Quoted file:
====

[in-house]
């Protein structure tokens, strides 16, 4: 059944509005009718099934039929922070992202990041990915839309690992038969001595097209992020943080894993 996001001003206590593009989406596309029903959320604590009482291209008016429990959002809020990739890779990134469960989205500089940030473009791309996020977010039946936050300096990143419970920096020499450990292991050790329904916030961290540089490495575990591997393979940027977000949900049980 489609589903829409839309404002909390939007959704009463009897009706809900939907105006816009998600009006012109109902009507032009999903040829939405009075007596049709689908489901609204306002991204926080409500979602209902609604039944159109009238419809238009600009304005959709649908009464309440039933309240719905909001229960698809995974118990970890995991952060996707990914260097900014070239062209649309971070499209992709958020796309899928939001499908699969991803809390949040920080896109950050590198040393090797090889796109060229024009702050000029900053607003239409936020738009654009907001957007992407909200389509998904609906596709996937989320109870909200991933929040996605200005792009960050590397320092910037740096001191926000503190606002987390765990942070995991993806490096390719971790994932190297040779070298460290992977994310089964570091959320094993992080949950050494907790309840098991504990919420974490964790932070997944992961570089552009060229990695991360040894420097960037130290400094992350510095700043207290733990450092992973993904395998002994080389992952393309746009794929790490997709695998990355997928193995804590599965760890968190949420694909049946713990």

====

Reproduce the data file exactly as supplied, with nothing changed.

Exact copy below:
[in-house]
């Protein structure tokens, strides 16, 4: 059944509005009718099934039929922070992202990041990915839309690992038969001595097209992020943080894993 996001001003206590593009989406596309029903959320604590009482291209008016429990959002809020990739890779990134469960989205500089940030473009791309996020977010039946936050300096990143419970920096020499450990292991050790329904916030961290540089490495575990591997393979940027977000949900049980 489609589903829409839309404002909390939007959704009463009897009706809900939907105006816009998600009006012109109902009507032009999903040829939405009075007596049709689908489901609204306002991204926080409500979602209902609604039944159109009238419809238009600009304005959709649908009464309440039933309240719905909001229960698809995974118990970890995991952060996707990914260097900014070239062209649309971070499209992709958020796309899928939001499908699969991803809390949040920080896109950050590198040393090797090889796109060229024009702050000029900053607003239409936020738009654009907001957007992407909200389509998904609906596709996937989320109870909200991933929040996605200005792009960050590397320092910037740096001191926000503190606002987390765990942070995991993806490096390719971790994932190297040779070298460290992977994310089964570091959320094993992080949950050494907790309840098991504990919420974490964790932070997944992961570089552009060229990695991360040894420097960037130290400094992350510095700043207290733990450092992973993904395998002994080389992952393309746009794929790490997709695998990355997928193995804590599965760890968190949420694909049946713990």